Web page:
Organic sector returns to growth as horsemeat effect takes hold

The upturn in sales of organic food has been driven by strong performances from brands

Organic sales are back in sustained growth after years of decline - as the ‘Horsegate effect’ proves longer-lasting than many predicted.

Organic food and drink sales, excluding babyfood, rose 2% in the 12 weeks to 14 April 2013 and have since accelerated, rising 3.7% in the 12 weeks to 12 May and 4.2% in the 12 weeks to 9 June, to £187.4m [Kantar Worldpanel]. Growth in the three months to June exceeded the total grocery market’s 3.1%.

The upturn had been driven by strong performances from the brands, Kantar said. Doves Farm organic sales had risen 18%, for example, while Yeo Valley’s were up 17%, Kallo’s 15%, Whole Earth’s 9% and Clipper’s 8% [52 w/e 9 June].

Organic had benefited from the horsemeat scandal because consumers were looking for the “stamp of assurance and integrity” organic provided, said Finn Cottle, trade consultant for the Soil Association.

The Organic Trade Board said its current three-year campaign had added value to the word ‘organic’ by clearly communicating what it meant. “Coupled with the campaign activity, the horsemeat scandal has also changed consumer attitudes to food and reminded people to think more about what’s in their shopping baskets,” said Paul Moore, chair of the Organic Trade Board.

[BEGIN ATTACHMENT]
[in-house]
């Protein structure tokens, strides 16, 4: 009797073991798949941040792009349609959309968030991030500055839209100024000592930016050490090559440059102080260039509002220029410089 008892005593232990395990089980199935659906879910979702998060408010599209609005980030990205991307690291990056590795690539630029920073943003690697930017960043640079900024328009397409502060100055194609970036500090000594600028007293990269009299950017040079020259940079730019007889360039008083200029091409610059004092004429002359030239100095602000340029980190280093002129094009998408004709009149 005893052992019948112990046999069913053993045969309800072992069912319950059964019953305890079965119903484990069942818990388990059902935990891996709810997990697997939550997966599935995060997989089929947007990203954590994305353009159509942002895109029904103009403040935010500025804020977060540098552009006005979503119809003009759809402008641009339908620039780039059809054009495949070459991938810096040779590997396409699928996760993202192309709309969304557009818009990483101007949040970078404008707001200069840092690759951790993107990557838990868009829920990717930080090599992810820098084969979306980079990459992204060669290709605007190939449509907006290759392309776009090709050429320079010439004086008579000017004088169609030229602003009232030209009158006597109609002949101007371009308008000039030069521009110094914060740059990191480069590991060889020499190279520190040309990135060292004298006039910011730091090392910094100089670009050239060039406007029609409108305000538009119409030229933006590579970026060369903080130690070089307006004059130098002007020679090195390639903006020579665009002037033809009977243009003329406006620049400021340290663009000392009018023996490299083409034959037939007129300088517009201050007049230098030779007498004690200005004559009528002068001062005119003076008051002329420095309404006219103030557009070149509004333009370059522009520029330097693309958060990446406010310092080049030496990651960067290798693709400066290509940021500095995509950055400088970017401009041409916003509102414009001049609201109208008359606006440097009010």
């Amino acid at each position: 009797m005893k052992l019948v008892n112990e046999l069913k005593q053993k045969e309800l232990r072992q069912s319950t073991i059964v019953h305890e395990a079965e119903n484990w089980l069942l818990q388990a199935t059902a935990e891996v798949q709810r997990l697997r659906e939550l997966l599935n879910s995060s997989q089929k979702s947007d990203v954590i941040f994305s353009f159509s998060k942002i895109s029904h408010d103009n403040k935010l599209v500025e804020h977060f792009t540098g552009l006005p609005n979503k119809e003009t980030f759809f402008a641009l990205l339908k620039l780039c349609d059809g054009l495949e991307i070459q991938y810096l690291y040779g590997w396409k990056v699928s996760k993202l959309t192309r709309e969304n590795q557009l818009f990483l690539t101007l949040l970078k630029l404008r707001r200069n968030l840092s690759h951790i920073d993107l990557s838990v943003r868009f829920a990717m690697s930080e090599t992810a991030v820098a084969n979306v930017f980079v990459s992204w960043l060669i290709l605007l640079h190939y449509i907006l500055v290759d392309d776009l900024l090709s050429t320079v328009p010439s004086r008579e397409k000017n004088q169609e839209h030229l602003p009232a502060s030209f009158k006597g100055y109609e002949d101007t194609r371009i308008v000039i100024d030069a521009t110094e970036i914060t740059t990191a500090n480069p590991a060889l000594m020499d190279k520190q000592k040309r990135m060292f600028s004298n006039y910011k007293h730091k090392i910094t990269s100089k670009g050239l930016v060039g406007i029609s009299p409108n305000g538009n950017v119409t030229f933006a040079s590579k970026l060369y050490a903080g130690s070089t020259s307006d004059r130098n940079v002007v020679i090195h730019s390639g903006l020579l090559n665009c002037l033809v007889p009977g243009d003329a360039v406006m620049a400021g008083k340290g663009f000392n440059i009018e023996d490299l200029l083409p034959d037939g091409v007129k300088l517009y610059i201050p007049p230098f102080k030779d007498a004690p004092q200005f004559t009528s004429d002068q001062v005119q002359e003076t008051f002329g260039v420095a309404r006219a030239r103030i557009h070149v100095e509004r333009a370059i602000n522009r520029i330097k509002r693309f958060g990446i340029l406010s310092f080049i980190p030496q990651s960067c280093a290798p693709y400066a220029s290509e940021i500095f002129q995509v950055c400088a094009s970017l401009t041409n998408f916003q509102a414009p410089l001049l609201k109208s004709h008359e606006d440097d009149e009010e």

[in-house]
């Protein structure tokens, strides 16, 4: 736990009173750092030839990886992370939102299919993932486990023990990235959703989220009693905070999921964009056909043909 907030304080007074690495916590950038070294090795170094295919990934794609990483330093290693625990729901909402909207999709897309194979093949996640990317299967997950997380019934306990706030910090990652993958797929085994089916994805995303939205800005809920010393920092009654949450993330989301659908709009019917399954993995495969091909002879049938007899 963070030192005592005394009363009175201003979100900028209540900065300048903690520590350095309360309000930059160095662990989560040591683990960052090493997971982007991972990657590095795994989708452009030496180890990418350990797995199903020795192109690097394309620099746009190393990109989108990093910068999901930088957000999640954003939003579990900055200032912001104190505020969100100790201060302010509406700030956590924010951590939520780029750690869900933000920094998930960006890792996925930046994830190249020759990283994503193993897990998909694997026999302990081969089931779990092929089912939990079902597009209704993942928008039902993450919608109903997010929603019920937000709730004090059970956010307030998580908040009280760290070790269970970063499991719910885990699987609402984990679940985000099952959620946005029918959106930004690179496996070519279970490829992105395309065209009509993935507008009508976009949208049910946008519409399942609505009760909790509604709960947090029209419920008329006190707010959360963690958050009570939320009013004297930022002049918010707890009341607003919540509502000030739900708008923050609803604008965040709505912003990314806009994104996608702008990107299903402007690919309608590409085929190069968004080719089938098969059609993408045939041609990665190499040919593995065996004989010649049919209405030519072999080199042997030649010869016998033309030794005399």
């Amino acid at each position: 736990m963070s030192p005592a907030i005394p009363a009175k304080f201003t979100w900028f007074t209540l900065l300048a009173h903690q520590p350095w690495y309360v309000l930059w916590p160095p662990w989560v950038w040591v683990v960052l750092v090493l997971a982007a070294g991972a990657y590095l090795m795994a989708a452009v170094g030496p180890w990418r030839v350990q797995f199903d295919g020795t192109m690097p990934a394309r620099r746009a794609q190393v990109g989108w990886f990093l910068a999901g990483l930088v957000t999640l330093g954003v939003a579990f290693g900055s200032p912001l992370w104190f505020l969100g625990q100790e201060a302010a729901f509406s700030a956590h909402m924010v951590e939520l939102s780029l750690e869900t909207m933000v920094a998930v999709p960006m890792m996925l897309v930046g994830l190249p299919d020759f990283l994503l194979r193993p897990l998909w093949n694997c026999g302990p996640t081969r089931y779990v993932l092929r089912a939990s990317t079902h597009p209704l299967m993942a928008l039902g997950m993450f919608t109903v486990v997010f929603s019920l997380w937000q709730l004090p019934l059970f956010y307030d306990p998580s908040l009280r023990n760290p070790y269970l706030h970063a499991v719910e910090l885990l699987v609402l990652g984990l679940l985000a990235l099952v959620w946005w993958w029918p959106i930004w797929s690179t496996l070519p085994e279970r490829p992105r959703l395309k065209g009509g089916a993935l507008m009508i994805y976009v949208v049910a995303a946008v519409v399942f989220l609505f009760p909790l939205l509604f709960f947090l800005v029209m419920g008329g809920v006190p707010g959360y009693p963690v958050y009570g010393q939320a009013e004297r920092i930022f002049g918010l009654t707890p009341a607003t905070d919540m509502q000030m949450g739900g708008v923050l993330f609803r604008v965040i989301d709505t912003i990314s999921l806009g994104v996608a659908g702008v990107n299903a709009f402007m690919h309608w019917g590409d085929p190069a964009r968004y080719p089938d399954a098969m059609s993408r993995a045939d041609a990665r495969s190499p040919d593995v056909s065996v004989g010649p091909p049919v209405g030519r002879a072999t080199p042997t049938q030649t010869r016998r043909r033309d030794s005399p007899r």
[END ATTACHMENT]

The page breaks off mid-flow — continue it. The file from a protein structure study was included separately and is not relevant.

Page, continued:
Organic was no longer as hampered by the ‘expensive’ tag, he added. “The campaign is challenging consumer price perceptions of organic and demonstrating that eating organic can be part of an economical lifestyle.”

Kantar director Edward Garner said he saw no reason organic sales would suffer a relapse. “People who are making the money are mainstream brands,” he added.

Waitrose and Marks & Spencer have both recently revealed improved organic sales. This week, in a conference call to investors on M&S’s results, CEO Marc Bolland said organic was “picking up, but slightly”.

Last month, Waitrose MD Mark Price reported a 6.6% increase in organic sales in the latest quarter. He attributed it to consumers’ reaction to the horsemeat scare, GM and the neonicotinoids debate. “That has made people buy into organic again,” he said.

The outlook for organic was positive in light of the renewed debate over GM, added Cottle. “Organic offers an alternative choice if you don’t want to be forced down the GM route.”

However, there is also growing support for GM among shoppers. A Shopwaves poll by The Grocer/Him! in June found 51% of shoppers supported GM, up from 46% in May and the highest level of support since October last year.